In its newest production — “Ripcord,” written by Pulitzer Prize-winning playwright David Lindsay-Abaire — the Penobscot Theatre is tackling a subject that many of its patrons are experiencing themselves: the fine art of growing older.
“Ripcord,” which opens Thursday and runs through March 31, tells the story of two wildly different women, Abby and Marilyn, who find themselves unexpectedly rooming together at their upscale retirement community. The plot centers around Abby and Marilyn’s mutual dislike of one another, which comes to a head as the pair decide to make a bet about who can frighten or annoy the other enough into moving out — or staying put.
Penobscot Theatre artistic director Bari Newport takes the directing reins with the show. She chose “Ripcord” for this season because of the quality of the script, the depth of the main characters and the acidic, fast-paced wordplay — a hallmark of the comedies of Lindsay-Abaire, such as “Fuddy Meers” and “Wonder of the World.”
“It’s such a great script that’s really funny and full of heart,” Newport said. “They go skydiving in the show. There’s a haunted house scene. It’s just a ton of fun.”
Starring as the tough, abrasive, imperious Abby is Danielle Kennedy, who previously played the role of matriarch Violet in Penobscot Theatre Co.’s acclaimed production of “August: Osage County.” Newport was looking for a vehicle to show off Kennedy’s many talents; she’s a veteran of stage and screen who had a supporting role in the hit Netflix series “Narcos.”
“I knew this was something Danielle could do an amazing job with,” Newport said. “It’s just a great role for her and for Sara.”
Starring as the bubbly, upbeat Marilyn is Penobscot Theatre newcomer Sara Morsey, a company member at both The Hippodrome Theatre in Gainesville, Florida, and the Florida Repertory Theatre.
Together, Kennedy and Morsey play a pair of mismatched frenemies who bring to mind other famous theatrical pairs: Oscar and Felix from “The Odd Couple,” Weller and Fonsia from “The Gin Game,” and the title characters from “Lettice and Lovage.” Or, for a more contemporary couple, Kennedy and Morsey’s characters evoke comparisons to Grace and Frankie from the Netflix show of the same name, or Sandy and Norman from “The Kominsky Method,” another recent Netflix hit. You could even throw Dorothy and Rose from “The Golden Girls” in there, for good measure.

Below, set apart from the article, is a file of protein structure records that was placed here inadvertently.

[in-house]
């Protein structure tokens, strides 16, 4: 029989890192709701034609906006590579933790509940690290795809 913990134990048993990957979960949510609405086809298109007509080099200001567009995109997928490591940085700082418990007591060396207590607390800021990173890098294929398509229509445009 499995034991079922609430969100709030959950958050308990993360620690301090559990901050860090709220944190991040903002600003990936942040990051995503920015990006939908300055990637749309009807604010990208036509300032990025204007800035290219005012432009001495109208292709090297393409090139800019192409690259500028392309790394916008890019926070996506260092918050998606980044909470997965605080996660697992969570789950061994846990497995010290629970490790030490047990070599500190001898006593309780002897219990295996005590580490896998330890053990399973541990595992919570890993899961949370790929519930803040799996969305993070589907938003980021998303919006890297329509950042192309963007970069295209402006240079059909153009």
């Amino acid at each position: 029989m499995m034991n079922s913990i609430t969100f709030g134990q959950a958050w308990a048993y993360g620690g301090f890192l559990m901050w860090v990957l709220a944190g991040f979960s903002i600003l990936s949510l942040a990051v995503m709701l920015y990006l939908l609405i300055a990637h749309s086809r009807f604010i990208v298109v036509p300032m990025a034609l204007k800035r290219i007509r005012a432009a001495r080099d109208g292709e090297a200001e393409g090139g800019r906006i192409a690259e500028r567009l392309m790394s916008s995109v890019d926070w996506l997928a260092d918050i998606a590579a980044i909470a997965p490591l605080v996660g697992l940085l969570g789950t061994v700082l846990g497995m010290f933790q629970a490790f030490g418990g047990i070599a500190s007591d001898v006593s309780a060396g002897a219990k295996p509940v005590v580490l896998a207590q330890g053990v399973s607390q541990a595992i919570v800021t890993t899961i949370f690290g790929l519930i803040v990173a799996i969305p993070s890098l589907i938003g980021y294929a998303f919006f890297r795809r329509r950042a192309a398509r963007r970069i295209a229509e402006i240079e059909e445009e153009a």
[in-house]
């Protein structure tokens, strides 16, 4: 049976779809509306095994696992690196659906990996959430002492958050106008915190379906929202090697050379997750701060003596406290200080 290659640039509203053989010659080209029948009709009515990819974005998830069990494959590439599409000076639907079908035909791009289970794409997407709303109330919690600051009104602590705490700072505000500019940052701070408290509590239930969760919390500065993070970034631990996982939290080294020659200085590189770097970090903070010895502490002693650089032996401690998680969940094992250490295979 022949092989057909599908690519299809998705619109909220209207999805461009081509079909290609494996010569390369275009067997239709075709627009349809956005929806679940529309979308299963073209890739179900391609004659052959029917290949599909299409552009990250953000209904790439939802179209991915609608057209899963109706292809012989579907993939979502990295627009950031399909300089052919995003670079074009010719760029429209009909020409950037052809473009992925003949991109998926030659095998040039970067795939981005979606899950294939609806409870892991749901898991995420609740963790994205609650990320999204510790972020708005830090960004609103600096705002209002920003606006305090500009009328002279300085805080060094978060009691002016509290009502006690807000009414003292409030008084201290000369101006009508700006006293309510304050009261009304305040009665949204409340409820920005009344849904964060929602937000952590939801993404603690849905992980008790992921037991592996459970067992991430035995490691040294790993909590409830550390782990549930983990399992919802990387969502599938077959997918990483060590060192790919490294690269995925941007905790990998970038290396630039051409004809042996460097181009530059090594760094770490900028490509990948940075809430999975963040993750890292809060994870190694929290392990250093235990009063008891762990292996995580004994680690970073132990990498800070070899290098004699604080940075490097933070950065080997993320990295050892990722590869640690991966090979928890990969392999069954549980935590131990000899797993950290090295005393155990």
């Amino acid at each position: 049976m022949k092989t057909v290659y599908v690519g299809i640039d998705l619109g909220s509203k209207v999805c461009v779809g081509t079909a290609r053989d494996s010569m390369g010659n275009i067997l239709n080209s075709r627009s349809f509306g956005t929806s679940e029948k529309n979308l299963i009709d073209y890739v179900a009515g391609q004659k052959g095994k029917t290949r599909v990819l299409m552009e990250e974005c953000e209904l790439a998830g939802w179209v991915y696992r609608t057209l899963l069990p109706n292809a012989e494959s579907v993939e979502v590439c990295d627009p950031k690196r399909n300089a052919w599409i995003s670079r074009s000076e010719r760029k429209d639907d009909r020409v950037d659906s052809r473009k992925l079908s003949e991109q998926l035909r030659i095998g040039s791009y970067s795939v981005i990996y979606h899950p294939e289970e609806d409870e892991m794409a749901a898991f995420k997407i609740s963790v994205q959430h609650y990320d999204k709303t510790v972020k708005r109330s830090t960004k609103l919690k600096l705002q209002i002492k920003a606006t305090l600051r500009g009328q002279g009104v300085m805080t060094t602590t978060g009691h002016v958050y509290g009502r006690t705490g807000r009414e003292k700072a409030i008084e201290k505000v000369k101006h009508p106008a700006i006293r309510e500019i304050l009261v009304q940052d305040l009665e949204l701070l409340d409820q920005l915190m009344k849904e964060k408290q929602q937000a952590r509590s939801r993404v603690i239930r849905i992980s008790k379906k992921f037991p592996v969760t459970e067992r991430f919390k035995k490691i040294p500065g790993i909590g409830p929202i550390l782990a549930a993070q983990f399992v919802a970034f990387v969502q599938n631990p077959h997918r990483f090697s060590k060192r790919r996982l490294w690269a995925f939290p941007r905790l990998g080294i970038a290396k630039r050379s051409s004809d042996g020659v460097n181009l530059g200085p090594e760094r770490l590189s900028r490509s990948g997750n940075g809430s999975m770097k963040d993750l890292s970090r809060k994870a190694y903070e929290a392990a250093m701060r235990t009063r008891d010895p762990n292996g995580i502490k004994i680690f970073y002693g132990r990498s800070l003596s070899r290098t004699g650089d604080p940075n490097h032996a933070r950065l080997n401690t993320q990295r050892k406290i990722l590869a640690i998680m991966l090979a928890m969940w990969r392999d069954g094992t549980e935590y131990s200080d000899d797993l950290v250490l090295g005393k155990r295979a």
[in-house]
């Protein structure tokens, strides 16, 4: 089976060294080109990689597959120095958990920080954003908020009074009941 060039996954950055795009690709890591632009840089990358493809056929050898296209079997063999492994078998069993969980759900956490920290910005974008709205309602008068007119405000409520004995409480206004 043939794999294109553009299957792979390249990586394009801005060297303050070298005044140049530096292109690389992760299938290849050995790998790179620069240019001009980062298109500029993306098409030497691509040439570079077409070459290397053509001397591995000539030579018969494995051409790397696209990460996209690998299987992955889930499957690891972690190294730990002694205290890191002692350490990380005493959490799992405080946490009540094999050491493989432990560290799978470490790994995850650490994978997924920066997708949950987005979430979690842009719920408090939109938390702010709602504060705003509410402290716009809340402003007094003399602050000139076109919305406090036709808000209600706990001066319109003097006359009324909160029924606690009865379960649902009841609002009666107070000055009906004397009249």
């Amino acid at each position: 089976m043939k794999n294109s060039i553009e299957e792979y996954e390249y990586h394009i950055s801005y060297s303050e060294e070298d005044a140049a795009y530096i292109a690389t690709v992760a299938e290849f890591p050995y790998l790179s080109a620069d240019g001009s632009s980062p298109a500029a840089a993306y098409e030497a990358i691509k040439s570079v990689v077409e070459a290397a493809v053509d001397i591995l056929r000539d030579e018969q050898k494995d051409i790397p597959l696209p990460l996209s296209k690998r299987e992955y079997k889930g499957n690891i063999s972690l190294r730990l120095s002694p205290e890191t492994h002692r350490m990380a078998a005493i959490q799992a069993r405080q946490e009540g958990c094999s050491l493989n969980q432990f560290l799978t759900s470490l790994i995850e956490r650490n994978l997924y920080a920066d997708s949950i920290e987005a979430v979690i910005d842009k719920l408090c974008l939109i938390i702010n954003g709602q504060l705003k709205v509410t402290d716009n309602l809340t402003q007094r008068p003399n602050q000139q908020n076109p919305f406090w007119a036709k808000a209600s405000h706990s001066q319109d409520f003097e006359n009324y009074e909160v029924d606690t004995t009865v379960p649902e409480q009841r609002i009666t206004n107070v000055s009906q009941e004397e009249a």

“Our costume designer, Kevin, actually used ‘Grace and Frankie’ as his jumping off point when designing for the show,” Newport said. “These are women that may be considered old, but in their minds, they are exactly the same people they were 30 years ago. They’re just trying to figure life out like the rest of us.”
Rounding out the cast are Penobscot Theatre regulars Allen Adams, Brad LaBree, Ben Layman and Jen Shepard, all of whom are old hands at comedic plays, having appeared in previous productions including “Duck Hunter Shoots Angel” and “Shear Madness.”
“It’s absolutely a comedy, and a really sharp, witty one, but it’s also a play that deals with some big themes,” Newport said. “What do we want our lives to look like when we get older? Who do want to spend that time with? It explores those ideas, but in a really hilarious way.”
“Ripcord” runs Wednesdays through Sundays, March 14-31, at the Bangor Opera House. For tickets, call 942-3333.